Otiono donates projector, books to Delta State University

Vice Chancellor, Delta State University, Abraka, Prof. Victor Peretemode, (left) receiving the donation of educational materials from Prof. Nduka Otiono

Vice Chancellor, Delta State University, Abraka, Prof. Victor Peretemode, (left) receiving the donation of educational materials from Prof. Nduka Otiono

* Niger Delta Literature, Environment and Climate Change Centre For DELSU
In a bid to promote excellence in higher education in Delta State, a university don and winner of Capital Educators’ Award for teaching excellence in Canada, Prof. Nduka Otiono of Carleton University, Ottawa, Canada, recently presented learning and teaching aids to the Faculty of Arts, Delta State University (DELSU), Abraka. The instructional materials included dozens of textbooks as well as a projector for instructors, undergraduate and postgraduate students. Also, DELSU has adopted the Niger Delta Literature, Environment and Climate Change Centre proposed by Professors G.G. Darah and Otiono.

Otiono, who was rounding off work at DELSU as a Carnegie African Diaspora Fellow at the Department of English and Literary Studies, said the gesture was geared towards supporting the intellectual development of his native Delta State, affirming that teaching and learning were veritable tools for driving socio-economic development. He noted that during his first term as a Carnegie African Diaspora Fellow in the summer of 2015, he was struck by the acute shortage of research and classroom instructional technology.

“I wanted to develop a course, Globalization and Popular Culture in Africa, which I have been teaching in my university in Canada but couldn’t do so,” explained Otiono. “There were no smart classrooms for me to reasonably explore such a media-dependent course. So, I had to commit to helping provide some of the relevant books and technology. Fortunately, I won the new alumni category of the Carnegie African Diaspora Fellowship, which enabled me to fulfill that commitment.”

Prof. Otiono also noted that he received support from a classmate and compatriot in Ottawa, Canada, Mr. Victor Odili-Idiagbor, a Middleware Consultant with the Government of Canada.”

While speaking after receiving the items in his office in Abraka, the Vice Chancellor of DELSU, Prof. Victor F. Peretomode, thanked Otiono for the kind gesture. He noted that the materials would go a long way in enhancing teaching and learning in the institution, urging students and lecturers in the Faculty of Arts to utilise the materials in order to improve their performance.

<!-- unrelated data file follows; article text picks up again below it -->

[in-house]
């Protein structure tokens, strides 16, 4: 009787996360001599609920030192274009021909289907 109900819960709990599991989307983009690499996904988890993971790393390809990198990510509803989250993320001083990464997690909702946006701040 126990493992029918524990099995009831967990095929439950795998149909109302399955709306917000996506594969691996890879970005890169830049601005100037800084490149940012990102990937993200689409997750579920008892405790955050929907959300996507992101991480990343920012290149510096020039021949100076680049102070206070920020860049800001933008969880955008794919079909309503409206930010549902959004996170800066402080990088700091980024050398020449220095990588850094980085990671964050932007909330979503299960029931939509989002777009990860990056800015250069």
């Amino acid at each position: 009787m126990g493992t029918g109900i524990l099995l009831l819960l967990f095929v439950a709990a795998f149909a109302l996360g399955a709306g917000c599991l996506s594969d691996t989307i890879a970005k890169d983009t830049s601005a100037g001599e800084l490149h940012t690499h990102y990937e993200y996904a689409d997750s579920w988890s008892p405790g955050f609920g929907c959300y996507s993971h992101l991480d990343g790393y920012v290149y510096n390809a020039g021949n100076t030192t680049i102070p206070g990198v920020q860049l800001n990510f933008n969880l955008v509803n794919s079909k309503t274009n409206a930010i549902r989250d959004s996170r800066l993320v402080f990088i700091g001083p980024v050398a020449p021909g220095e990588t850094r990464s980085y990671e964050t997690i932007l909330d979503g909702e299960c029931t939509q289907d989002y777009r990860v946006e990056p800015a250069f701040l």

Peretomode pledged the university’s commitment to strengthening its collaboration with Otiono’s home institution of Carleton University towards establishing the Niger Delta Literature, Environment and Climate Change Centre proposed by Professors G.G. Darah and Otiono. The Vice Chancellor affirmed that the university authority would do everything possible to ensure the smooth take-off of the centre and ensure that it becomes a world-class centre, where scholars around the world would visit for important research resources on the Niger Delta region.

In their respective remarks, the Dean of Faculty of Arts, DELSU Abraka, Prof. Grace Ogwu and Prof. Godini Dara, noted that the learning materials would not only enrich the library, but also aid academic research, while the projector would enhance presentations during the symposia.

The innovative Carnegie African Diaspora Fellowship programme facilitates engagement between scholars born in Africa who are now based in the United States or Canada and scholars in Africa on mutually beneficial academic activities. The programme is managed by the Institute of International Education (IIE) in collaboration with Quinnipiac University, through Prof. Paul Tiyambe Zeleza, who chairs the Advisory Council, and is funded by the Carnegie Corporation of New York.

In the words of Zeleza, “Diaspora knowledge networks that bring together academics across disciplines and help to facilitate scholarly collaboration, faculty and student exchanges, and networking opportunities are an important component of brain circulation. Diaspora academics constitute a critical facet of higher education internationalization. The connections fostered through them ultimately support capacity building and innovation in home and host countries. Unique in its organisation, CADFP offers opportunities for truly collaborative, innovative and transformative engagements between African Diaspora academics in Canada and the United States and African higher education institutions in six countries.”



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